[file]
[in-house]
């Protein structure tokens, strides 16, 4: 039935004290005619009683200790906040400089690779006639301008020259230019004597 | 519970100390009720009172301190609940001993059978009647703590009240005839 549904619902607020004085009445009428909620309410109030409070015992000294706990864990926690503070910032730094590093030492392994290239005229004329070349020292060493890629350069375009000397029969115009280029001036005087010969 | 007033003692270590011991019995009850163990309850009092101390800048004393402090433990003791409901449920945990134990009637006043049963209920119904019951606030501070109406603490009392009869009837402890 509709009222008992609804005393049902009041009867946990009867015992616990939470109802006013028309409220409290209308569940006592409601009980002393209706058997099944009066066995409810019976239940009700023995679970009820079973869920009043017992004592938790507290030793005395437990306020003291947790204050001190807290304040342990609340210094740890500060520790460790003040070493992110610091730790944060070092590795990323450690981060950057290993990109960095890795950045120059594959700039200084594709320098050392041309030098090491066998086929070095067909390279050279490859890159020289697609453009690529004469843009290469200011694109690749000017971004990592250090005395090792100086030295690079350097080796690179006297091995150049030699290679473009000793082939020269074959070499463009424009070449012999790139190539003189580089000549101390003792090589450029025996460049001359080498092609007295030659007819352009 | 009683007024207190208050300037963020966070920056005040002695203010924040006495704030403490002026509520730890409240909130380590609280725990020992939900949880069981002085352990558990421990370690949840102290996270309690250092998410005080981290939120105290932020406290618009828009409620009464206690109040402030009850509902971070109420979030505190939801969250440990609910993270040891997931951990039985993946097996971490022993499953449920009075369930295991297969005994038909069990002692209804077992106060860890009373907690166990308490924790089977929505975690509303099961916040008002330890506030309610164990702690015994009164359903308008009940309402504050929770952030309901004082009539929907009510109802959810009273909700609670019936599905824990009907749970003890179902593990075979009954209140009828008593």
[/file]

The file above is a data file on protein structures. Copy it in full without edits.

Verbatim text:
[in-house]
């Protein structure tokens, strides 16, 4: 039935004290005619009683200790906040400089690779006639301008020259230019004597 | 519970100390009720009172301190609940001993059978009647703590009240005839 549904619902607020004085009445009428909620309410109030409070015992000294706990864990926690503070910032730094590093030492392994290239005229004329070349020292060493890629350069375009000397029969115009280029001036005087010969 | 007033003692270590011991019995009850163990309850009092101390800048004393402090433990003791409901449920945990134990009637006043049963209920119904019951606030501070109406603490009392009869009837402890 509709009222008992609804005393049902009041009867946990009867015992616990939470109802006013028309409220409290209308569940006592409601009980002393209706058997099944009066066995409810019976239940009700023995679970009820079973869920009043017992004592938790507290030793005395437990306020003291947790204050001190807290304040342990609340210094740890500060520790460790003040070493992110610091730790944060070092590795990323450690981060950057290993990109960095890795950045120059594959700039200084594709320098050392041309030098090491066998086929070095067909390279050279490859890159020289697609453009690529004469843009290469200011694109690749000017971004990592250090005395090792100086030295690079350097080796690179006297091995150049030699290679473009000793082939020269074959070499463009424009070449012999790139190539003189580089000549101390003792090589450029025996460049001359080498092609007295030659007819352009 | 009683007024207190208050300037963020966070920056005040002695203010924040006495704030403490002026509520730890409240909130380590609280725990020992939900949880069981002085352990558990421990370690949840102290996270309690250092998410005080981290939120105290932020406290618009828009409620009464206690109040402030009850509902971070109420979030505190939801969250440990609910993270040891997931951990039985993946097996971490022993499953449920009075369930295991297969005994038909069990002692209804077992106060860890009373907690166990308490924790089977929505975690509303099961916040008002330890506030309610164990702690015994009164359903308008009940309402504050929770952030309901004082009539929907009510109802959810009273909700609670019936599905824990009907749970003890179902593990075979009954209140009828008593």